Guterres on World Peace Day: We face ‘common enemy’ in COVID-19

Guterres on World Peace Day: We face 'common enemy' in COVID-19

Sept. 21 (UPI) — The United Nations General Assembly on Monday preceded the first day of high-level debate in New York City with a call by leaders for world peace amid the global health crisis.

Peace between nations has been challenged during a time of COVID-19, Secretary-general Antonio Guterres said in a message to celebrate the International Day of Peace on Monday, which came ahead of Tuesday’s opening of the assembly’s annual General Debate session.

“Our world faces a common enemy,” Guterres said. “A deadly virus that is causing immense suffering, destroying livelihoods, contributing to international tensions and exacerbating already formidable peace and security challenges.”

The focus of this year’s day of peace is “Shaping Peace Together.”

“In that spirit, and to mark our 75th anniversary, the United Nations is bringing people together for a global conversation about shaping our future and forging peace in trying times,” Guterres added.

Guterres said he will ask the assembly to vote on a cease-fire measure he introduced in March.

Earlier Monday, the secretary-general spoke of the birth of the United Nations in 1945 when governments agreed to form the body to prevent a response at the end of World War II.

“It took two world wars, millions of deaths and the horrors of the Holocaust for world leaders to commit to international cooperation and the rule of law,” Guterres said. “A Third World War — which so many had feared — has been avoided. Never in modern history have we gone so many years without a military confrontation between the major powers.”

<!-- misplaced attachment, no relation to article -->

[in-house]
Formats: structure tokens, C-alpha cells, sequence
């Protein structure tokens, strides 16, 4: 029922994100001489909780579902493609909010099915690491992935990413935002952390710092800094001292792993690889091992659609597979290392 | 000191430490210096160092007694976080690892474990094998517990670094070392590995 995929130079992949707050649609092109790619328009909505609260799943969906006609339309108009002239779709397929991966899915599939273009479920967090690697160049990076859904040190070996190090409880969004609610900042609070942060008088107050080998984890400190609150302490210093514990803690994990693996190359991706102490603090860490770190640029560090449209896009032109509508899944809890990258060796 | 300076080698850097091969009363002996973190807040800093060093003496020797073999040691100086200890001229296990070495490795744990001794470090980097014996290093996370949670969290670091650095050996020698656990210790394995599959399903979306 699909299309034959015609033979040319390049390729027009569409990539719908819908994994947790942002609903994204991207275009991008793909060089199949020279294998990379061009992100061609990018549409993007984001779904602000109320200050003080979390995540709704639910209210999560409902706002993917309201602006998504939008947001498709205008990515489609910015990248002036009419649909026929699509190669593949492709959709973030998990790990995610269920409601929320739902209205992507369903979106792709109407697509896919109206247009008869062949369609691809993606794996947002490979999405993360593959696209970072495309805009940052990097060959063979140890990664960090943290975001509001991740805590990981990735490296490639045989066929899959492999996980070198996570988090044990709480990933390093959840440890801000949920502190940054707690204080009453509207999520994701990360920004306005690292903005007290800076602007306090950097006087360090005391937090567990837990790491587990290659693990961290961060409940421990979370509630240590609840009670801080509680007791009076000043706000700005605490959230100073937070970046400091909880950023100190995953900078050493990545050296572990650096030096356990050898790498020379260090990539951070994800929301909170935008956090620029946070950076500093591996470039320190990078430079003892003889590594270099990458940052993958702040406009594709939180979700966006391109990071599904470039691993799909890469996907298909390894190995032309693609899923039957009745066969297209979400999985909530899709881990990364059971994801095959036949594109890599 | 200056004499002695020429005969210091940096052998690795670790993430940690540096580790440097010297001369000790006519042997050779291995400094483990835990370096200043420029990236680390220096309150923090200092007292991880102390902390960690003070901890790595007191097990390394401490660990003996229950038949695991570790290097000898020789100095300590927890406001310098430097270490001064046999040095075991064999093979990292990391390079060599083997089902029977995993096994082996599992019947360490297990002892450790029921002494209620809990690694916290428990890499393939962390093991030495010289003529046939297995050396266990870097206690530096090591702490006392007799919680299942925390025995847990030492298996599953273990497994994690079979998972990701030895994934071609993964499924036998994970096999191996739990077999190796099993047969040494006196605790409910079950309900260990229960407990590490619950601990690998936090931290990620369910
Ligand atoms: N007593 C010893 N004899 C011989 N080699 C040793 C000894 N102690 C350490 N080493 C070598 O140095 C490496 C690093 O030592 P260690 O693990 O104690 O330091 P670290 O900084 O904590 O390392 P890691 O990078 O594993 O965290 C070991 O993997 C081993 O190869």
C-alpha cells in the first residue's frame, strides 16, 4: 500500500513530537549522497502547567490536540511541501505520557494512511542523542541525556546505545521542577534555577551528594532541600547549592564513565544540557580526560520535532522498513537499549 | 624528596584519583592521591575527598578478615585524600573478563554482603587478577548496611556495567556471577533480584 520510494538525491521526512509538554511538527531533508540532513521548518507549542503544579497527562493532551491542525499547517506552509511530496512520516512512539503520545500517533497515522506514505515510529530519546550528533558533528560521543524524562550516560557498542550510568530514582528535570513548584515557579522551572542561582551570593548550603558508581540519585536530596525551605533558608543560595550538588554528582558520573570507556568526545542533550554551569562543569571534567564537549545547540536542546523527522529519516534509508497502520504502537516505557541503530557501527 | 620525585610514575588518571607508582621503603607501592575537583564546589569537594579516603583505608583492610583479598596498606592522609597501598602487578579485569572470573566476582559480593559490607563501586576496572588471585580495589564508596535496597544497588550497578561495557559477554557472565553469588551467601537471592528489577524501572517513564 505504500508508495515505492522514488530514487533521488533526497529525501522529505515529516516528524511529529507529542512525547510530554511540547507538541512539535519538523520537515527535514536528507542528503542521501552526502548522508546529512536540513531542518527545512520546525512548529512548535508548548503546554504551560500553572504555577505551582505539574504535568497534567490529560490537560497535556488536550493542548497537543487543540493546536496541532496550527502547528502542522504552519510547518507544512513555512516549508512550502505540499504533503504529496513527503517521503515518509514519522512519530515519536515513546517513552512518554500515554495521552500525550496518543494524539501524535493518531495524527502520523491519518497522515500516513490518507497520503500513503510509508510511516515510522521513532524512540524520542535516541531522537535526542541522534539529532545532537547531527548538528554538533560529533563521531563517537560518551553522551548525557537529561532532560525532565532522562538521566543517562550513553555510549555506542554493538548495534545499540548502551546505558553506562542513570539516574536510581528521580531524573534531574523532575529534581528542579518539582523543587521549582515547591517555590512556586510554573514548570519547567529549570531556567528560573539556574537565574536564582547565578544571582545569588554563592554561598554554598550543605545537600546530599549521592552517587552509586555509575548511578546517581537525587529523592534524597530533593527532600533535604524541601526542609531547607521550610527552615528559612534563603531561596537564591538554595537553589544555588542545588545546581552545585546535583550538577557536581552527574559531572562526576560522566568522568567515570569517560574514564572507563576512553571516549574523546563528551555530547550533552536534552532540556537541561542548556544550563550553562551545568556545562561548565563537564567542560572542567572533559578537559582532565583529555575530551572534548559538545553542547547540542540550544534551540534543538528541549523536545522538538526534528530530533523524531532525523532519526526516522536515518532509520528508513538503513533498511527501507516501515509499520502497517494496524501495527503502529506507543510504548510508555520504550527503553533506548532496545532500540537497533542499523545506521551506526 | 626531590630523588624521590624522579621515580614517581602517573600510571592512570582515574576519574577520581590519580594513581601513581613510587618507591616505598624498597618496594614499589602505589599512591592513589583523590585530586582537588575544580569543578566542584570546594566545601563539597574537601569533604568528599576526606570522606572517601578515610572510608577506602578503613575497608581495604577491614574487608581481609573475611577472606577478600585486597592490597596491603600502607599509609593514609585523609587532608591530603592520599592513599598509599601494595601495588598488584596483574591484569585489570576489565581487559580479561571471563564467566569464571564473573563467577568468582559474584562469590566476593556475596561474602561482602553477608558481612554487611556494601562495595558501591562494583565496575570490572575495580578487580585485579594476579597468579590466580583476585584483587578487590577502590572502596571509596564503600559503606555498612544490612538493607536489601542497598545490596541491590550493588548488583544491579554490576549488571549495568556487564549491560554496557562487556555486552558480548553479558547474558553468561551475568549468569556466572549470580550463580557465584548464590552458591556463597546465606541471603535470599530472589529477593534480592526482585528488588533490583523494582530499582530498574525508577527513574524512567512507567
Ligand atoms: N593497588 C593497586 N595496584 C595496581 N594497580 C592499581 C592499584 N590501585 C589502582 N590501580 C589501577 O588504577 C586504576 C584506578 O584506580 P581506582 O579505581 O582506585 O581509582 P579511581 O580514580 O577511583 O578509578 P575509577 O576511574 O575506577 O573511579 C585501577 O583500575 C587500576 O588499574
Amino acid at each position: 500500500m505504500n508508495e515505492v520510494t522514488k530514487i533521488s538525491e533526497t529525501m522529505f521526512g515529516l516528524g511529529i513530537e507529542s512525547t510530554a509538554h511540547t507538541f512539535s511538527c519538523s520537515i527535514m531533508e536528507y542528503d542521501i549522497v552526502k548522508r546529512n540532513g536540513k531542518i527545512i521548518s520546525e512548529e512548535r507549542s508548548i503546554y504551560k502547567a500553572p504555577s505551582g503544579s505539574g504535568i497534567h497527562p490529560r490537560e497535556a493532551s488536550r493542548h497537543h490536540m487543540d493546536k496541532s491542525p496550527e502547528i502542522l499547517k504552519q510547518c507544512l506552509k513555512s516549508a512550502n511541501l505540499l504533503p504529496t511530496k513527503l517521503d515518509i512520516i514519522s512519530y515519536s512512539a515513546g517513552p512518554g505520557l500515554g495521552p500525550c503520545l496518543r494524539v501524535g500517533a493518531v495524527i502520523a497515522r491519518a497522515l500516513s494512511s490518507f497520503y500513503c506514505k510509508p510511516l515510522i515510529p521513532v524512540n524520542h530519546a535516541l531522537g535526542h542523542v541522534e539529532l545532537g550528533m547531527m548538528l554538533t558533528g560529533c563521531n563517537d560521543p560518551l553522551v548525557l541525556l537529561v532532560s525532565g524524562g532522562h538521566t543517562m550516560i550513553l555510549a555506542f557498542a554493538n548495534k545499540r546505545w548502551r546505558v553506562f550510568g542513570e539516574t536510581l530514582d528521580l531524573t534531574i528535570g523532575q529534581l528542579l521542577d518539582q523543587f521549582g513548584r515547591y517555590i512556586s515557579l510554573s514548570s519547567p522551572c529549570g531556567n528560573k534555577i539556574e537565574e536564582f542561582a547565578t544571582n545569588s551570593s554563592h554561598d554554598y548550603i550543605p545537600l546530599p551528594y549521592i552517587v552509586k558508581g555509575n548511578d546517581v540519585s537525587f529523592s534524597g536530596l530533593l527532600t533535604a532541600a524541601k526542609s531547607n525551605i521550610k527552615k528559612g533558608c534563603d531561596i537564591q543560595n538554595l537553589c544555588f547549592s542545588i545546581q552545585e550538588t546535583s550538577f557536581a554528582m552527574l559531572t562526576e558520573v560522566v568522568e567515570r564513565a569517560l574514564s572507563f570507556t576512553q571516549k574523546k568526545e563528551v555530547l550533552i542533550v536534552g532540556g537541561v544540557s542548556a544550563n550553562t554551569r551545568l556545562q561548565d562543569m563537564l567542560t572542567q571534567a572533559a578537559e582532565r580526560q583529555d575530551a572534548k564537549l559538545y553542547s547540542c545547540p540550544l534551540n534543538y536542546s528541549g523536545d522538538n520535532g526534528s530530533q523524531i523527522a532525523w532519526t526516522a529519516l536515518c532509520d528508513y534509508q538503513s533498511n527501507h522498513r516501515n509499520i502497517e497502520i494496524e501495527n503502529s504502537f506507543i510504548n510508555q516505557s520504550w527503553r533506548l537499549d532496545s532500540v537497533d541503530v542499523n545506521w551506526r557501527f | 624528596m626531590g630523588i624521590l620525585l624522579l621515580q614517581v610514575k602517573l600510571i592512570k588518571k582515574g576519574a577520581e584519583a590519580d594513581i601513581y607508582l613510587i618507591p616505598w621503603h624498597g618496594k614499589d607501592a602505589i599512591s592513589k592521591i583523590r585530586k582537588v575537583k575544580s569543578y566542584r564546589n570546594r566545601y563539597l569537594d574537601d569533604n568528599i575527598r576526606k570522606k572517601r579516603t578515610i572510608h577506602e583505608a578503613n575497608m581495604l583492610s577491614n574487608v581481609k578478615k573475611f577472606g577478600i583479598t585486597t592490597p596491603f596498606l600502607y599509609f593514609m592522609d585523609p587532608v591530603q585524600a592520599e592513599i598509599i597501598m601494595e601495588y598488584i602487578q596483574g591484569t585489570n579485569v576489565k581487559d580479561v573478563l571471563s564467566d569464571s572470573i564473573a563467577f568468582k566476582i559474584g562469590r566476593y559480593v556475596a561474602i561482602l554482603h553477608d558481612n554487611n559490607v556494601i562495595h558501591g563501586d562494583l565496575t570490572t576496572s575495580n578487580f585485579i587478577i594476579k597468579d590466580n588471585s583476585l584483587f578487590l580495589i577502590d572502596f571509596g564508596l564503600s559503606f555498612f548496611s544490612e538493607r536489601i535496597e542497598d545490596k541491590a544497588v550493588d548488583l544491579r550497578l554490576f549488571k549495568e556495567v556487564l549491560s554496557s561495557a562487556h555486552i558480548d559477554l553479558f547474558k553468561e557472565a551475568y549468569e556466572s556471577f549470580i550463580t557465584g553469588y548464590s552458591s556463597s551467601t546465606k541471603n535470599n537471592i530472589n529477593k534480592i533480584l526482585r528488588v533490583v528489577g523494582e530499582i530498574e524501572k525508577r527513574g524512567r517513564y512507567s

With climate crises and public health threats worldwide fraying relationships, it’s even more important to work together, he added.

“No one wants a world government — but we must work together to improve world governance.”

H.E. Volkan Bozkir, president of the U.N. General Assembly, said the global body was built on three pillars — peace and security, development and human rights. Those three concepts, he added, “are equally important, interrelated, and interdependent.

“One cannot advance without the other.”

International Peace Day, also known as World Peace Day, was established in 1981 and is dedicated to world peace, largely through the absence or war or violence. It used to be held on varying dates in September, but was permanently moved to Sept. 21 in 2001.


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